been in rehab & still improving do to botched back surgery.want to use existant jacuzzi hot tub but dont know how to get in & out as raised a few feet off floor.are there any plans or rail systems etc i could add to tub to help me???
Have you tried the bath stool with telescoping legs so that the legs inside the tub can be longer than the legs outside of the tub. You can sit on the stool and swing legs over the edge of the tub. Then slide into it. This worked really well when I had my surgery. Good luck!
My husband always says the best purchases he has ever made for me would be my kendle and whirlpool tub and I have to agree. Yes I live in the bath tub. Bubble bath and the jets going. I love it. Yes the water bill went up….that’s a liitle expected. Guess what its bath time…….. : )
I disagree. We just installed a $450 Eljer whirlpool tub from Menards in our bath and I love it! Not a corner drop in unit, but a retrofit real tub/shower. Love love love it. The cheapest plain ol’ tub was $298 so for $150 more I got jets.
I love whirlpool tubs and look for them specifically when we travel. We are getting a garden tub, so no jets, in the house we’re moving to. My son has been disabled from arthritis since childhood, and deep, soaking tubs are very therapeutic for him. My husband and I love to soak in whirlpool tubs. Sure, I’d like them to be quieter, but they aren’t. However, that does give you some good background noise., especially when kids are awake. *ahem*
I absolutely agree, and will add ‘difficult to clean without standing in it…’
Thankfully, We have a walk in shower. When I inquire about what to do to eliminate the whirlpool tub, no one has an alternate use! One idea was to cover it with a yoga platform.
I’d be interested to know what others have done to convert theirs to usable space.
These tubs are great for reducing aches and pains and helping me to unwind after a long day. But, yeah, I also have to put up with everything you noted here.
Mary Ann Pumilia says
We put in a steam shower instead. More practical and just press the button when you are in the shower! Can use essential oils with it as well.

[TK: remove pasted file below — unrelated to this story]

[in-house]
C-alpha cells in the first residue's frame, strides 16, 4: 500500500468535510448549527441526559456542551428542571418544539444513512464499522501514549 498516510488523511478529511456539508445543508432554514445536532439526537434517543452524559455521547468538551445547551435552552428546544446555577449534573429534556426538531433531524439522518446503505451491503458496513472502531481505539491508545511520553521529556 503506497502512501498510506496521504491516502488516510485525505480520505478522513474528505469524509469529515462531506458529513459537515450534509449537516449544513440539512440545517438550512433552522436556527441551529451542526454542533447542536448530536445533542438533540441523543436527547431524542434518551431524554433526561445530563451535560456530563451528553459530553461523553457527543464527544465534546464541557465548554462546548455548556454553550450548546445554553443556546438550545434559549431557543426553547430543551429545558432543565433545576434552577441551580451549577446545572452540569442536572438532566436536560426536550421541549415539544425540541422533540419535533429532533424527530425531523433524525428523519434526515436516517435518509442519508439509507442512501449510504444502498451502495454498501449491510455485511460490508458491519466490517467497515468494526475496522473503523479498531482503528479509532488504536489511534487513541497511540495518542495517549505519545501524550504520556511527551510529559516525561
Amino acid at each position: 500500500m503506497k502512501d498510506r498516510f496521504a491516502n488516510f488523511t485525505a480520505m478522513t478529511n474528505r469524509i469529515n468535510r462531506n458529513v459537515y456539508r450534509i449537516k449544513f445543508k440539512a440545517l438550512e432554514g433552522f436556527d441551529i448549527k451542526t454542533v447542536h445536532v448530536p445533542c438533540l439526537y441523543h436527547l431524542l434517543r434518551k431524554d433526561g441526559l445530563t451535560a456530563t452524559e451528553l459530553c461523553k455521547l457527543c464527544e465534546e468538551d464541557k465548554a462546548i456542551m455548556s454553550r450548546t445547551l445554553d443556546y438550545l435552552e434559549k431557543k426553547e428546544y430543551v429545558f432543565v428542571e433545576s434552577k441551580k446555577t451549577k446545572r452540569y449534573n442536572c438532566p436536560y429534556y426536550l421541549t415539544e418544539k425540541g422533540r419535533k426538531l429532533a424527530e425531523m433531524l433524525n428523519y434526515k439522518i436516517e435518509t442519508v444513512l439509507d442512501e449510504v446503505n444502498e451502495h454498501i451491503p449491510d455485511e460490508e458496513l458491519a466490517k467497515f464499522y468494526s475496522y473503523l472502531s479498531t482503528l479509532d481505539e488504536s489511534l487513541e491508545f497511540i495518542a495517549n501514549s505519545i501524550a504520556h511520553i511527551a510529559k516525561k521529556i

Len Penzo says
Great idea, Mary Ann!
Bedford Park Carpet Cleaners says
Very useful information especially for people who just bought a new home and want to put in their bathroom a big and fancy jacuzzi-style bathtub.
Alex E. says
Personally, I’ve always been obsessed with whirlpool tubs. I know the drawbacks, but owning one has been my dream in life since I was five years old. Unfortunately, I don’t make enough money to buy my own house or rent a place that has one, nor am I ever likely to. But in my fantasies, I’d have a jacuzzi in every bathroom of the house and TWO in the master, maybe a big one and a small one, precisely due to the decadence of the fact that you can’t use two at one time. Then I’d have a hot tub out back as well, and maybe some trick feature like a reflecting pool in the living room that has a secret jacuzzi hidden inside it, as well.
Despite my obsession, I think that America seems to have moved on from jetted tubs…but then again, the house I grew up in had a master bath with a large shower that made it unsaleable during the 20-year infatuation with “Roman orgy baths,” as my parents called the giant-jacuzzi-on-a-pedestal-with-separate-shower-type bathrooms. Now America wants giant showers again. I’m sure that trend will eventually pass too. Who knows what’s next? Me, I’ll stick with 70’s disco fabulous and 80’s glam – much better than all the bland beige banality of today. Yes, I am the person who owns all the seasons of Dynasty.
What about saunas? I think saunas are really good for your health. I have one installed at my house, and we all use it regularly.
Your 16 reasons are for poor people. When your rich like me, I don’t give a damn how much it costs to run, and when I have my bevy of hot girls naked in my 7 person in ground jacuzzi off the side of my bedroom…trust me a little bit of noise from the tub doesn’t bother me one bit !!!!
Len Penzo says
Eww. What kind of “hot” girls — no pun intended — are you hanging out with, Alex? All of the girls I know would never be caught dead in tub full of floating algae. Then again, I guess gold diggers aren’t very discriminating, are they?
I’ve never owned anything bigger, tub-wise, than your ordinary, one person tub.
However, visiting family in Italy, I fully enjoyed a large jacuzzi-style tub.
On a weekend resort stay, I also enjoyed a jet tub (perhaps hot tub or jacuzzi?)
I suffer from arthritis in my spine and elsewhere, and fibromyalgia.